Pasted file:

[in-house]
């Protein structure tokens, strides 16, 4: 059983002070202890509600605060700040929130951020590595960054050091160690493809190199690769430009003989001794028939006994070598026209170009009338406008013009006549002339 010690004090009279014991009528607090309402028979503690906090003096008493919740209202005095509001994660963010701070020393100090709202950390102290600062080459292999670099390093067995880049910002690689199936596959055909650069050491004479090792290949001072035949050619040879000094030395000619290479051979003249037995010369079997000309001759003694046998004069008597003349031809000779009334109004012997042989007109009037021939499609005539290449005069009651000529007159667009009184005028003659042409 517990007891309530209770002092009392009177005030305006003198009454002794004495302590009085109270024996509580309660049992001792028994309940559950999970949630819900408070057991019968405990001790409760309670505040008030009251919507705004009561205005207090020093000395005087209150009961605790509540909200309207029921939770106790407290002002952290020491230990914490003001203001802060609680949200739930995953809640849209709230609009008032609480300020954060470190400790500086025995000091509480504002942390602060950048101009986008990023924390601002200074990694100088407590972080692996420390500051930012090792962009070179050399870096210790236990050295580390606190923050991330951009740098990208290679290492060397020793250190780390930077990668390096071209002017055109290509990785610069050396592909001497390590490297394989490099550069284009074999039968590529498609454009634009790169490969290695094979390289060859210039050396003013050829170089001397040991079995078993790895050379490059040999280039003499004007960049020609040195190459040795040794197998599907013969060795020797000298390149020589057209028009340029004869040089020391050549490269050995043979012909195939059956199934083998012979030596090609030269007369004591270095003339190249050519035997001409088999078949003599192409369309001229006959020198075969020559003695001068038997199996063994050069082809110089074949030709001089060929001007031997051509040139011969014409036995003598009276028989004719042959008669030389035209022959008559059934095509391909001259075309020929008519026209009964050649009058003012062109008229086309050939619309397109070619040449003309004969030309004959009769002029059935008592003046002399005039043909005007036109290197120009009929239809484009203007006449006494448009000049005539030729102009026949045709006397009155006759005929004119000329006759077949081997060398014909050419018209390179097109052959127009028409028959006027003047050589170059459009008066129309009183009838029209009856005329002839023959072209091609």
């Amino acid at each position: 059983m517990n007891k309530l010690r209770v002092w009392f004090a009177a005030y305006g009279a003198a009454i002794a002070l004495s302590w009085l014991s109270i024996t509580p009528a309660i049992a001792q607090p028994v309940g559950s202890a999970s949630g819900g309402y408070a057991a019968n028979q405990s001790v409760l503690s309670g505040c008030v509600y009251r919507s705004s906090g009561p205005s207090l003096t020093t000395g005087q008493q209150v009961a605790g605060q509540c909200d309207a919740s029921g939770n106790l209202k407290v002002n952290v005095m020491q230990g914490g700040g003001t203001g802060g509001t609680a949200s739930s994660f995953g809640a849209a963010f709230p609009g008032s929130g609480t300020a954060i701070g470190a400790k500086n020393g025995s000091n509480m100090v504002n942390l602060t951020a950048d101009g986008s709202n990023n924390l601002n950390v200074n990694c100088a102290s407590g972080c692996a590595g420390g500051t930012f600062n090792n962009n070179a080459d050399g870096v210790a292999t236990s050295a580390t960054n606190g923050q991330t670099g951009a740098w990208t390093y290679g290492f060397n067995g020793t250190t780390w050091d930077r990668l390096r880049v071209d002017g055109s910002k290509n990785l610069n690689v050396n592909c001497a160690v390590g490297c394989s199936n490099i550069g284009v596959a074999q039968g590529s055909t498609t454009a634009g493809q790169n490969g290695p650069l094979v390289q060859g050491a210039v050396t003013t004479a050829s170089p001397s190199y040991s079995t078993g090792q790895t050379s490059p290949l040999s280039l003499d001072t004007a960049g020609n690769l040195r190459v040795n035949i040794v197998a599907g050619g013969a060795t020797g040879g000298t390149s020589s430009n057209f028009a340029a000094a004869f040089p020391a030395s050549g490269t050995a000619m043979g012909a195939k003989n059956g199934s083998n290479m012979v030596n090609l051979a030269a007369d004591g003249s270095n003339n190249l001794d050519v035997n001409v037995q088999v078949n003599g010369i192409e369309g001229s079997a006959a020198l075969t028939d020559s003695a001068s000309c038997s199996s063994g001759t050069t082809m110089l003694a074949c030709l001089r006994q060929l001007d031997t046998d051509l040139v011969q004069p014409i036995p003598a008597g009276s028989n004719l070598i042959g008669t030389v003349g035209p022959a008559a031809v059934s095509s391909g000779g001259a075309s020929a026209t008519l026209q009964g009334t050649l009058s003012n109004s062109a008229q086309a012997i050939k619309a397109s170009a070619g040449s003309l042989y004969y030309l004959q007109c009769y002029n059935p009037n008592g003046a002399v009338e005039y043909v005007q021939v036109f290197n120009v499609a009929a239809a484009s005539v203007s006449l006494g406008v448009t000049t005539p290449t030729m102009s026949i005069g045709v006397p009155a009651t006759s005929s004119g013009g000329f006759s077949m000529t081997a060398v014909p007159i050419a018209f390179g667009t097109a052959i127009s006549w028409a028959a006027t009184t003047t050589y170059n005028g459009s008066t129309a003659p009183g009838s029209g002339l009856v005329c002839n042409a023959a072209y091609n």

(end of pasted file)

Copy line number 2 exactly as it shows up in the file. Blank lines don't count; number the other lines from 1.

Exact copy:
């Protein structure tokens, strides 16, 4: 059983002070202890509600605060700040929130951020590595960054050091160690493809190199690769430009003989001794028939006994070598026209170009009338406008013009006549002339 010690004090009279014991009528607090309402028979503690906090003096008493919740209202005095509001994660963010701070020393100090709202950390102290600062080459292999670099390093067995880049910002690689199936596959055909650069050491004479090792290949001072035949050619040879000094030395000619290479051979003249037995010369079997000309001759003694046998004069008597003349031809000779009334109004012997042989007109009037021939499609005539290449005069009651000529007159667009009184005028003659042409 517990007891309530209770002092009392009177005030305006003198009454002794004495302590009085109270024996509580309660049992001792028994309940559950999970949630819900408070057991019968405990001790409760309670505040008030009251919507705004009561205005207090020093000395005087209150009961605790509540909200309207029921939770106790407290002002952290020491230990914490003001203001802060609680949200739930995953809640849209709230609009008032609480300020954060470190400790500086025995000091509480504002942390602060950048101009986008990023924390601002200074990694100088407590972080692996420390500051930012090792962009070179050399870096210790236990050295580390606190923050991330951009740098990208290679290492060397020793250190780390930077990668390096071209002017055109290509990785610069050396592909001497390590490297394989490099550069284009074999039968590529498609454009634009790169490969290695094979390289060859210039050396003013050829170089001397040991079995078993790895050379490059040999280039003499004007960049020609040195190459040795040794197998599907013969060795020797000298390149020589057209028009340029004869040089020391050549490269050995043979012909195939059956199934083998012979030596090609030269007369004591270095003339190249050519035997001409088999078949003599192409369309001229006959020198075969020559003695001068038997199996063994050069082809110089074949030709001089060929001007031997051509040139011969014409036995003598009276028989004719042959008669030389035209022959008559059934095509391909001259075309020929008519026209009964050649009058003012062109008229086309050939619309397109070619040449003309004969030309004959009769002029059935008592003046002399005039043909005007036109290197120009009929239809484009203007006449006494448009000049005539030729102009026949045709006397009155006759005929004119000329006759077949081997060398014909050419018209390179097109052959127009028409028959006027003047050589170059459009008066129309009183009838029209009856005329002839023959072209091609």